February 15, 2011

Phony-spotting guide?

Filed under: Guest Comment — Tags: , , , — Bob Patterson @ 1:26 pm

Imagine how exciting it would be to be walking around in Berkeley CA (excitement galore, right there) and you saw on the ground a dollar size piece of greenish paper that said “Fifty Dollars”? Your joie d’vivre might diminish considerably when you notice that the portrait on the front side is of a bearded fellow who looks like he might have been one of those misguided clergy men who wanted to make the Hawaiian natives put clothes on and is identified as “Hoffarth.” Then you notice the disclaimer: “for Motion Picture use only.” Drat!

This columnist has, many moons ago, on two different occasions, found a genuine 100 dollar bill and so the first thought when we laid eyes on the Hoffarth bill was to immediately take a picture and start to debate weather we should submit the item to the Berkeley Daily Planet or the Berkeleyside web site. They must have been filming a movie in Berkeley recently and that is the kind of hot news both of them like.

Is that name some kind of joke? Is it a phony name like the one used in a famous e-mail that faked-out a legendary stand-up comedian working for Fox News?

In the era of hit movies from the Jackass crew and the word Punk’d has slipped into the mainstream American vocabulary, who wouldn’t love the irony of finding a Hoffarth bill?

Don’t all Americans appreciate a good practical joke? Lately, we have noticed some political pundits are analyzing the new Obama budget proposals and slaping their own foreheads and saying: “Oy vey! We thought he was a progressive!” The joke that the Reagan Democrat fooled voters into thinking he was a progressive is another hilarious example of Punk’d-ing for fun and frivolity. Young Internets citizens might not remember the time when an American President and his pals concocted a clever ruse about something that had to do with aluminum tubes that were positive proof that a new war needed to be started.

The President went though all the effort to cook-up a clever reason never realizing that all he had to do was ask.

[We’ve heard an urban legend about an attractive young lady who had a very close male friend and when he had to move to a different geographical area he asked her whey they had never hopped into bed together and she responded: “Because you never asked!”]

Some pundits are groaning about the apparent buyers’ remorse factor that the far lefties are experiencing as the Reagan Democrat President reaches out his hand to the far righties in the Republican Party.

Cynics are asking: Shouldn’t a President who works so assiduously to be a one term President get what he wants?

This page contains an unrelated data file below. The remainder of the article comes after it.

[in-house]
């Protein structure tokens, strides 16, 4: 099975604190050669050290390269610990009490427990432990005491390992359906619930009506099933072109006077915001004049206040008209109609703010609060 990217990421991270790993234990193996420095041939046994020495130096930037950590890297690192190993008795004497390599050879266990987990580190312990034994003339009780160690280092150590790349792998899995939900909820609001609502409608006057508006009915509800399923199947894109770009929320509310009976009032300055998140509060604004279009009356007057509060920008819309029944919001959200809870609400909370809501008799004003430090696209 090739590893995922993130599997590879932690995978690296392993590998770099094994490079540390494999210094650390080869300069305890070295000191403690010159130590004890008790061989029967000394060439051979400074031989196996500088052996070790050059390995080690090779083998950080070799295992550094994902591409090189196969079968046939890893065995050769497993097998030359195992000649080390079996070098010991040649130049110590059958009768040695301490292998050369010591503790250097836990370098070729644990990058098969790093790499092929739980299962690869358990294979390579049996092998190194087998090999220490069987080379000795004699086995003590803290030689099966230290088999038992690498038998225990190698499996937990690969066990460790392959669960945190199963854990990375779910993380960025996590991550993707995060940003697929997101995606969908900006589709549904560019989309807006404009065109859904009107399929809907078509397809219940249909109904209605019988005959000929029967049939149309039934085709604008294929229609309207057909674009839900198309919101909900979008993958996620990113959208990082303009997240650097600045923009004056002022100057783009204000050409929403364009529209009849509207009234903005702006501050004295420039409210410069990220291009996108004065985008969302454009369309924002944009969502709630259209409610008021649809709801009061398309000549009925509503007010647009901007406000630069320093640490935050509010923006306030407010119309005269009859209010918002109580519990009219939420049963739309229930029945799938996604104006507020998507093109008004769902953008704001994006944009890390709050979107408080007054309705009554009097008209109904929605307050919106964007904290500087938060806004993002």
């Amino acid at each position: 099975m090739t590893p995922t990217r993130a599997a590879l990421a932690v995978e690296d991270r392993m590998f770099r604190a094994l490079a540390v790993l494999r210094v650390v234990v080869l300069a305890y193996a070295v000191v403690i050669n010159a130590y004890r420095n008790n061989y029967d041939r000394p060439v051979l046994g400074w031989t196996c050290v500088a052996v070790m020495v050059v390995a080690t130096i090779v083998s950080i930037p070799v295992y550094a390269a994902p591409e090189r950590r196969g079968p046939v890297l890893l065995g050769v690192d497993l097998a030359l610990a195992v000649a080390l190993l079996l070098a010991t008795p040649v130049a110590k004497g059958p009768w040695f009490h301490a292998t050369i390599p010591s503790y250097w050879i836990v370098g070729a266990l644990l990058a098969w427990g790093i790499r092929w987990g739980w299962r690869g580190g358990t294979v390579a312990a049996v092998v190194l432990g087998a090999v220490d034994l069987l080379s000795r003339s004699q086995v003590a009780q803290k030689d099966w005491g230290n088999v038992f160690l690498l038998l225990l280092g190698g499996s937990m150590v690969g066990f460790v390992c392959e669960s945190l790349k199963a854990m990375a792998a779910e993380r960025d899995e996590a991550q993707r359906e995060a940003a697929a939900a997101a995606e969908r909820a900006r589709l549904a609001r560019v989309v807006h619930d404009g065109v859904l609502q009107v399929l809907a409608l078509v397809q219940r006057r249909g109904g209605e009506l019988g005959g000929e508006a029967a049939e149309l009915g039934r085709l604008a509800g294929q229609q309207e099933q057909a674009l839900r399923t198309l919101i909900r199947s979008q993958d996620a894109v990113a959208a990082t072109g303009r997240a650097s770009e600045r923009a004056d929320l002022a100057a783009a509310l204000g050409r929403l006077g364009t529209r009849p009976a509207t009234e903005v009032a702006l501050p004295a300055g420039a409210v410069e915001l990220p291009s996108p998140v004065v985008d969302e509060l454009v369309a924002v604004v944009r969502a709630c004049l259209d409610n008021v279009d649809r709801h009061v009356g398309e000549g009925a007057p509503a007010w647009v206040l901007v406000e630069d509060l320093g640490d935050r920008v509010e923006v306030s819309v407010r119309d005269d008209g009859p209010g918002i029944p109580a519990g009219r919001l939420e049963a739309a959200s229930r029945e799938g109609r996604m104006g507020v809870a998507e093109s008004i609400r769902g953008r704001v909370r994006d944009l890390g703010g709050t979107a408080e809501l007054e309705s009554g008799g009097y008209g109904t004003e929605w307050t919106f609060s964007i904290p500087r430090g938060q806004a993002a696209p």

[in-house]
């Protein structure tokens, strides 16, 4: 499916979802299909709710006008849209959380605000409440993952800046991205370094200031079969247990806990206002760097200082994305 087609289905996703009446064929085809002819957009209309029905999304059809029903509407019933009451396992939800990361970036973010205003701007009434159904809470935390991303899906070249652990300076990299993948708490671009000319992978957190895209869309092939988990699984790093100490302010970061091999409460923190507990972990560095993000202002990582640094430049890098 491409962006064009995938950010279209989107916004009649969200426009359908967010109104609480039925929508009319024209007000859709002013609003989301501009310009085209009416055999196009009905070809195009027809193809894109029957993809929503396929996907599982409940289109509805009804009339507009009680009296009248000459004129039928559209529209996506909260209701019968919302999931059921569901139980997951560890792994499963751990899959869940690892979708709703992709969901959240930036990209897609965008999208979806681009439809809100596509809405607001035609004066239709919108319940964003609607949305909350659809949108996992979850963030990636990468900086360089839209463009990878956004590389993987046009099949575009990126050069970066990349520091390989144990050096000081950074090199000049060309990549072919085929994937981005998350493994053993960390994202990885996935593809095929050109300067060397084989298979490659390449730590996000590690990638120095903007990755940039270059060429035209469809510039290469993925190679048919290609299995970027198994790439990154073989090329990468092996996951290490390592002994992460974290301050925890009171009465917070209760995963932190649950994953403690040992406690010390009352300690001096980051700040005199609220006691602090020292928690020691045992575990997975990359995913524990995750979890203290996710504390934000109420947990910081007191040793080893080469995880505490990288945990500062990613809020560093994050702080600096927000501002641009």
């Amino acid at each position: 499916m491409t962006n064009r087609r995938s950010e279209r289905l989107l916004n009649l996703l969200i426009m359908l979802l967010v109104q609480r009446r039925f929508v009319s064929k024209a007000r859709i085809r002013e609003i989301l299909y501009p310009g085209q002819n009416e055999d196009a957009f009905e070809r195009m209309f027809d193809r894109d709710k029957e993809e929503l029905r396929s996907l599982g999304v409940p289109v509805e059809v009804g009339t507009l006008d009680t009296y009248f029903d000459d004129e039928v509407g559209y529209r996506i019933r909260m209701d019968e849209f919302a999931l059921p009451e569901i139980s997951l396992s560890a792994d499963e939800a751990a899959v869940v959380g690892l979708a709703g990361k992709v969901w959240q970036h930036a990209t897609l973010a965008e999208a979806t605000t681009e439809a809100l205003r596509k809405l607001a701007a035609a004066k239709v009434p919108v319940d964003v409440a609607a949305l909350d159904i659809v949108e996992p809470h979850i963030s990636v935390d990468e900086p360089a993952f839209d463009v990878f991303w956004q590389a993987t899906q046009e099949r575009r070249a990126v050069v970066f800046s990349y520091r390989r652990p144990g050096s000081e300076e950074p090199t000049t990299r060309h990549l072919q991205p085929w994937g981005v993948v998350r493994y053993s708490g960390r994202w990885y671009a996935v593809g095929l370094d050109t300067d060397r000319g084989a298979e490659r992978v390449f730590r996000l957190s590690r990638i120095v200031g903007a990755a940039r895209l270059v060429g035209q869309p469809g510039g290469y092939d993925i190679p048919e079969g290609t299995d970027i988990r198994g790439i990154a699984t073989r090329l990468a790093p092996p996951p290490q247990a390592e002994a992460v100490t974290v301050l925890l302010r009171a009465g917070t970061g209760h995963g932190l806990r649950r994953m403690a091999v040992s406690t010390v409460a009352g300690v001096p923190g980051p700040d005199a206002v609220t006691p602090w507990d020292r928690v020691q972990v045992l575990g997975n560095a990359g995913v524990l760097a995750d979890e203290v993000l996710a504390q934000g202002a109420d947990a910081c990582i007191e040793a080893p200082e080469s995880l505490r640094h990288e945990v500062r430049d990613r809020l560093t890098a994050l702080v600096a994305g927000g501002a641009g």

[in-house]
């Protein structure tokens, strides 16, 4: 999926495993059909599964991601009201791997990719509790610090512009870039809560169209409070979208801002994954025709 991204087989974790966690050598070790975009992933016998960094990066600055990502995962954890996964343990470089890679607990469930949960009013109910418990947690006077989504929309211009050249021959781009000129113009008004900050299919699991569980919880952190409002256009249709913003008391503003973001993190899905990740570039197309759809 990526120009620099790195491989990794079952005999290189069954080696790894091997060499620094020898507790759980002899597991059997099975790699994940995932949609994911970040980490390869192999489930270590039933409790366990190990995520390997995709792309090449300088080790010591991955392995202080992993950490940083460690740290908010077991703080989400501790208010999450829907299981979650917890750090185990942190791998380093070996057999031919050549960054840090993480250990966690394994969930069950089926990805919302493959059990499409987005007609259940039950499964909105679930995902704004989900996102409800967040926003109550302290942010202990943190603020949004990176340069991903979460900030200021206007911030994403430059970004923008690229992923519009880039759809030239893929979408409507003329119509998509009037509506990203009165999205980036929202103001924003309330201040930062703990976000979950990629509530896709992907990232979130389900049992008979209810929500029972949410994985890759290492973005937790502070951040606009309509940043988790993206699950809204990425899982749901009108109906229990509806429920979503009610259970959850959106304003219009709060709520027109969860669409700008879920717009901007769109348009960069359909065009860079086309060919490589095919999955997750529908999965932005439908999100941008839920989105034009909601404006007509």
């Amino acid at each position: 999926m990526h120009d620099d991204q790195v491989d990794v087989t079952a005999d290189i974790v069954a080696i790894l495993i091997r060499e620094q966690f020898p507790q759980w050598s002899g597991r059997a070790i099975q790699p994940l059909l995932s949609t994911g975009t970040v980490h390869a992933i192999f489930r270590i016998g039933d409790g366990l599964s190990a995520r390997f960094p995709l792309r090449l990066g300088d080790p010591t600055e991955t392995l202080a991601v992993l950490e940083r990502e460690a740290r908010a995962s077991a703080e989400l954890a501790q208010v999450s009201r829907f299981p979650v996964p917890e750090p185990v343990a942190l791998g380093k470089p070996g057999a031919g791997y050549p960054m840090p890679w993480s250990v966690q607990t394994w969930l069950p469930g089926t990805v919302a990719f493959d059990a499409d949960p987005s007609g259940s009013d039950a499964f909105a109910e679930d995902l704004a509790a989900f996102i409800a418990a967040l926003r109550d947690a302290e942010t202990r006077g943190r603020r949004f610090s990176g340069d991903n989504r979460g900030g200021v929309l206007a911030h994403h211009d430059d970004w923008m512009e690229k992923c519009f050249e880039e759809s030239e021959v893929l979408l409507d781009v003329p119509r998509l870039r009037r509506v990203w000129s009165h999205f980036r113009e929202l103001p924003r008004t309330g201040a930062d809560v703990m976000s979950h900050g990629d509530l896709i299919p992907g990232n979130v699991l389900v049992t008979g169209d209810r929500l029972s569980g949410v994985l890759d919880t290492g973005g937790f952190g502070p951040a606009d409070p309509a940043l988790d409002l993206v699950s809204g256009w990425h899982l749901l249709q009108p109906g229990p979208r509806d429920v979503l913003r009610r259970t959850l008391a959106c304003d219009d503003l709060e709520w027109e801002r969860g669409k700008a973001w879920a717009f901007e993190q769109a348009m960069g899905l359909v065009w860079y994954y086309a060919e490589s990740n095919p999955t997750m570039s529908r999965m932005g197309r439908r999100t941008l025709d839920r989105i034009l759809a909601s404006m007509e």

This columnist tends to emulate the taciturn nature of saloon owner Ricky Blaine in the movie Casablanca and thinks that the Australian bandit Ned Kelly was spot-on when he said: “Such is life.”

Is it time to inject some obscure and esoteric (but relevant) items? Watching some newsreel footage from 1953 we saw and heard Adlai Stevenson chide his successful rival for the Presidency for being in charge of a political party run by businessmen. Wasn’t Harry Truman the last President with businessman experience?

We digress. Speaking of digressing, did you know that a bunch of writers from one very successful liberal web site have their own page on Facebook? Why isn’t Eric Hoffer one of that group? Wasn’t he big on liberal causes? Didn’t a famous communist coin the phrase “One for all; all for one.” Don’t the Hell’s Angels say: “A fight with one of us is a fight with all of us!”?

This columnist wishes he could contact that group of scribes because we’d love to ask them: “Is it better for a columnist to tell his readers what he wants them to think or is it better to throw some apparent contradictions at them and let them think it through for themselves?” It’s just like when George W. Bush said: “You teach a child to read, and he or she will be able to pass a literacy test.”

When dealing with writers like that Facebook group shouldn’t their boss ask them the classic question from the Fifties: “Are you now, or have you ever been a member of the Communist Party?”?

Wasn’t “Liberty, Equality, Fraternity!” a famous communist slogan in WWII?

We’ve read: “In a Communist state a love of neighbors may be classed as counter-revolutionary. Mao Tse-tung counts it a sin of the liberals that they will not report the misdeeds of ‘acquaintances, relatives, schoolmates, friends, loved ones.’” Where did we read that?

In “The Ordeal of Change” (Perennial Library paperback 1963 p. 5), Eric Hoffer wrote: “Things are different when people subjected to drastic change find only meager opportunities for action or when they cannot, or are not allowed to, attain self-confidence and self-esteem by individual pursuits . . . . The substitute for self-confidence is faith, the substitute for self-esteem is pride; and the substituted for individual balance is fusion with others into a compact group.” Was Hoffer a founding father of the teabag movement?

If you see something suspicious report it. Buy War Bonds today.

Now the disk jockey will play “Stickin’ to the Union,” the “Cool Hand Luke” soundtrack album and Roy Orbison’s “Workin’ for the man.” We have to go and file a grievance with the shop steward. Have a “contract approved by a vote of the membership” type week.

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